Stop bullying orders under the Fair Work Act 2009 (Cth) are intended to have a wide application, extending beyond employees to ‘workers’ including contractors, volunteers and students gaining work experience.
Recently, the Full Bench of the Fair Work Commission in Bibawi v Stepping Stone Clubhouse Inc t/a Stepping Stone  FWCFB 1314 considered whether Bibawi, as a client volunteer intended to benefit from a program, was excluded from the definition of ‘worker’. It was held the Commissioner at first instance was in error by narrowing the application of stop bullying workers.
Bibawi was part of Stepping Stone’s program that aimed to provide experience and vocational skills to improve the well-being of its participants who suffer from mental illnesses. He performed work including data entry, newsletter submissions and general clerical duties. The reasoning for the first decision was the benefit to the ‘participant’ rather than to Stepping Stone.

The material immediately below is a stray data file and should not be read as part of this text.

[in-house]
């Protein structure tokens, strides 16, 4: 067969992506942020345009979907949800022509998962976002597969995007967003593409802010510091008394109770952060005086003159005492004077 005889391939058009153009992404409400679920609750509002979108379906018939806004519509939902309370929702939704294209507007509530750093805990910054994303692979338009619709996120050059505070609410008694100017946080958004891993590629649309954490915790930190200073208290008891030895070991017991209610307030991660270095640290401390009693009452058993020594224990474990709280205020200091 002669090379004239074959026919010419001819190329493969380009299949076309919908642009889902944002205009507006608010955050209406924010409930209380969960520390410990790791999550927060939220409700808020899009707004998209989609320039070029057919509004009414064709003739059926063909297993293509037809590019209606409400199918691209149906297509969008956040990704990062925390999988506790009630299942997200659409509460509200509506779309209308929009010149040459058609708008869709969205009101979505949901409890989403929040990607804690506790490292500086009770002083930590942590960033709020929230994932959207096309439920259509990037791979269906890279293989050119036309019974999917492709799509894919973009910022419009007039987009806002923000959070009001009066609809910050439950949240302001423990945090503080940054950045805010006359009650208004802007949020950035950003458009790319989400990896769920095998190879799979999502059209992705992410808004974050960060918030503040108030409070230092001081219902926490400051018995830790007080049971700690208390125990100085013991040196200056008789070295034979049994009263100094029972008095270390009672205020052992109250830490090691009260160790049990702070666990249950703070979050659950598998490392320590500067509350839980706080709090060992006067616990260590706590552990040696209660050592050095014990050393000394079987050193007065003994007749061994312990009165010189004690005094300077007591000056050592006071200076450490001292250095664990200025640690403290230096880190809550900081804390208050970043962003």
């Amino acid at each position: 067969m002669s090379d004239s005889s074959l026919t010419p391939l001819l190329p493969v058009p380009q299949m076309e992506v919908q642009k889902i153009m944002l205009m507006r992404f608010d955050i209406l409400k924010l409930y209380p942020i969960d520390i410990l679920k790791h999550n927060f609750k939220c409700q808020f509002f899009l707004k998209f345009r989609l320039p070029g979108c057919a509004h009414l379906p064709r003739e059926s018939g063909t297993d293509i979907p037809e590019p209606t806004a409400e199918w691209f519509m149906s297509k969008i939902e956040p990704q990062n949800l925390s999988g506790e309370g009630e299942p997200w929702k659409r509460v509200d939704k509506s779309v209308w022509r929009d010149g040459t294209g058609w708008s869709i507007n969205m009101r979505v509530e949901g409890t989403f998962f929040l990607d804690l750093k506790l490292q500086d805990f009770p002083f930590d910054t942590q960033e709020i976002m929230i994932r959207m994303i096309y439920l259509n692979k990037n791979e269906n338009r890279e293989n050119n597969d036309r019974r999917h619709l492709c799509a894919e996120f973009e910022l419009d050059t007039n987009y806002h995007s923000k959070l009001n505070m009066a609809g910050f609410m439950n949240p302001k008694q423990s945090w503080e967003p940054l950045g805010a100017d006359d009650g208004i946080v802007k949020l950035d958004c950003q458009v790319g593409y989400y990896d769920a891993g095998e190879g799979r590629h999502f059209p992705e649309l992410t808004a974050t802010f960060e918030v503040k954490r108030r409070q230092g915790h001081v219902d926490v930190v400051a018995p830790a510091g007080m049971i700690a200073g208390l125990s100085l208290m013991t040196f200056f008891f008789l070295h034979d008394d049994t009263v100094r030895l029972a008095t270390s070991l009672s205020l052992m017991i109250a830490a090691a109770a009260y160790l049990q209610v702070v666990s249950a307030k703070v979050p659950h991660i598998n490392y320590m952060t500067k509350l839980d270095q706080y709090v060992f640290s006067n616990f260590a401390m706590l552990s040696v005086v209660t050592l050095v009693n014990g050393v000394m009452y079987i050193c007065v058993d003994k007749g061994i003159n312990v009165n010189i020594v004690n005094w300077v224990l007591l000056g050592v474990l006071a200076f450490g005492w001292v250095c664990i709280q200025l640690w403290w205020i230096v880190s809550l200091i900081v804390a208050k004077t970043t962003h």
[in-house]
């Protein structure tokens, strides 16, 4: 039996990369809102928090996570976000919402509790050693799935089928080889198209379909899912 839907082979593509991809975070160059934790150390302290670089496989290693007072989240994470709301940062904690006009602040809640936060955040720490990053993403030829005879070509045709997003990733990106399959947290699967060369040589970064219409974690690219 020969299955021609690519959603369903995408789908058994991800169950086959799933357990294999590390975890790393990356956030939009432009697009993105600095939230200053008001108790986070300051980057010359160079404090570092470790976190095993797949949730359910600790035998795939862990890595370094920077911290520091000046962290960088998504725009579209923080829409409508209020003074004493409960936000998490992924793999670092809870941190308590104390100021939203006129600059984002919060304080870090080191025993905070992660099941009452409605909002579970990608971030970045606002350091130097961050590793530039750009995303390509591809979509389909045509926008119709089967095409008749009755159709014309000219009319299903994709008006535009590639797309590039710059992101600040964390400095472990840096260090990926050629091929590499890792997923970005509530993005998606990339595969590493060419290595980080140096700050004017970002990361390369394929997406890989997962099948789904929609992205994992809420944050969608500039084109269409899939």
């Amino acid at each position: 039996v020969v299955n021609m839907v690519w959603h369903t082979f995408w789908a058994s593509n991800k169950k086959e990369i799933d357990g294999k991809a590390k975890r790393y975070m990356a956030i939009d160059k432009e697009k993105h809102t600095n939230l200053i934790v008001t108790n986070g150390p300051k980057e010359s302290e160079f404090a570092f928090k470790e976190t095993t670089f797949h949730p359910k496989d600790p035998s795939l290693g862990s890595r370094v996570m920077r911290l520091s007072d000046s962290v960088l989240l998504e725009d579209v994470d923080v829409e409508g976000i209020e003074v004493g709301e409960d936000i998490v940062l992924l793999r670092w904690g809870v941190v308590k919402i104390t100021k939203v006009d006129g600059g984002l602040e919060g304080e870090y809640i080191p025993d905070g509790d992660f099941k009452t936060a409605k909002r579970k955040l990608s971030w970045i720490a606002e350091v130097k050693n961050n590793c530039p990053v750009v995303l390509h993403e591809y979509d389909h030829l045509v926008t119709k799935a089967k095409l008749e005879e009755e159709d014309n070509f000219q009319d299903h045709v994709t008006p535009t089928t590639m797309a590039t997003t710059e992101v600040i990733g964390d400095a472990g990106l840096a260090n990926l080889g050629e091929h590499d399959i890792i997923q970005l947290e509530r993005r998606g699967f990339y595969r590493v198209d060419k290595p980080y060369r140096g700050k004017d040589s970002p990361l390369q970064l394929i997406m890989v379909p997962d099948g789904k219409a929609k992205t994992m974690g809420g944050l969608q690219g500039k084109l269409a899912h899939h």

The Full Bench did not agree that because Bibawi was a client with Stepping Stone that he was “outside the context of paid or unpaid work in the commonly understood sense”, as was held at first instance.
Bibawi was a worker for the purposes of the stop bullying provisions. This decision emphasises the wide application of stop bullying orders extending beyond employees in the traditional sense to include clients or volunteers that are performing work in any capacity, even for their benefit.
The wide application of stop bullying orders means employers must take appropriate precautions. We previously examined 4 ways to manage cyber-bullying in Anti-social media: 4 ways to manage social media and cyber-bullying in the workplace.Share this: